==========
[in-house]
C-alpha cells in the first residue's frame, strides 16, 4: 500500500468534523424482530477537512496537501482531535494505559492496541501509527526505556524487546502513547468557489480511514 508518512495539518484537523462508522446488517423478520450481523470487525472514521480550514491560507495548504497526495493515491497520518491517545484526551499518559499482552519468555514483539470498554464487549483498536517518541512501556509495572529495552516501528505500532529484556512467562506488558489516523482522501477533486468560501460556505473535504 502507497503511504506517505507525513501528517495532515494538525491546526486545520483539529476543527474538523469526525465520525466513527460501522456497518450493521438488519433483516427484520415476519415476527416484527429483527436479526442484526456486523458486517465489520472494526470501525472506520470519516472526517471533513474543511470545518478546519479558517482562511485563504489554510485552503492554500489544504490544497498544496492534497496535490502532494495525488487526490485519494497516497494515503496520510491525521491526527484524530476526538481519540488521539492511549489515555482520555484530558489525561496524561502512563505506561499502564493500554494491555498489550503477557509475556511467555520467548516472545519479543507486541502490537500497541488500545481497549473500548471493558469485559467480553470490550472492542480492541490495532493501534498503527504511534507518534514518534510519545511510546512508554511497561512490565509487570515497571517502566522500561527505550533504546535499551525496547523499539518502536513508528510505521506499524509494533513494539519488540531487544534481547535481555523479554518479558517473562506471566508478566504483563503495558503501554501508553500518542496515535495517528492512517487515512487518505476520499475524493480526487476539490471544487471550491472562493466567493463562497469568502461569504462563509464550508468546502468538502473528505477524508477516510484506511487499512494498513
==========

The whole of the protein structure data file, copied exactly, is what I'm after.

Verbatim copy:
[in-house]
C-alpha cells in the first residue's frame, strides 16, 4: 500500500468534523424482530477537512496537501482531535494505559492496541501509527526505556524487546502513547468557489480511514 508518512495539518484537523462508522446488517423478520450481523470487525472514521480550514491560507495548504497526495493515491497520518491517545484526551499518559499482552519468555514483539470498554464487549483498536517518541512501556509495572529495552516501528505500532529484556512467562506488558489516523482522501477533486468560501460556505473535504 502507497503511504506517505507525513501528517495532515494538525491546526486545520483539529476543527474538523469526525465520525466513527460501522456497518450493521438488519433483516427484520415476519415476527416484527429483527436479526442484526456486523458486517465489520472494526470501525472506520470519516472526517471533513474543511470545518478546519479558517482562511485563504489554510485552503492554500489544504490544497498544496492534497496535490502532494495525488487526490485519494497516497494515503496520510491525521491526527484524530476526538481519540488521539492511549489515555482520555484530558489525561496524561502512563505506561499502564493500554494491555498489550503477557509475556511467555520467548516472545519479543507486541502490537500497541488500545481497549473500548471493558469485559467480553470490550472492542480492541490495532493501534498503527504511534507518534514518534510519545511510546512508554511497561512490565509487570515497571517502566522500561527505550533504546535499551525496547523499539518502536513508528510505521506499524509494533513494539519488540531487544534481547535481555523479554518479558517473562506471566508478566504483563503495558503501554501508553500518542496515535495517528492512517487515512487518505476520499475524493480526487476539490471544487471550491472562493466567493463562497469568502461569504462563509464550508468546502468538502473528505477524508477516510484506511487499512494498513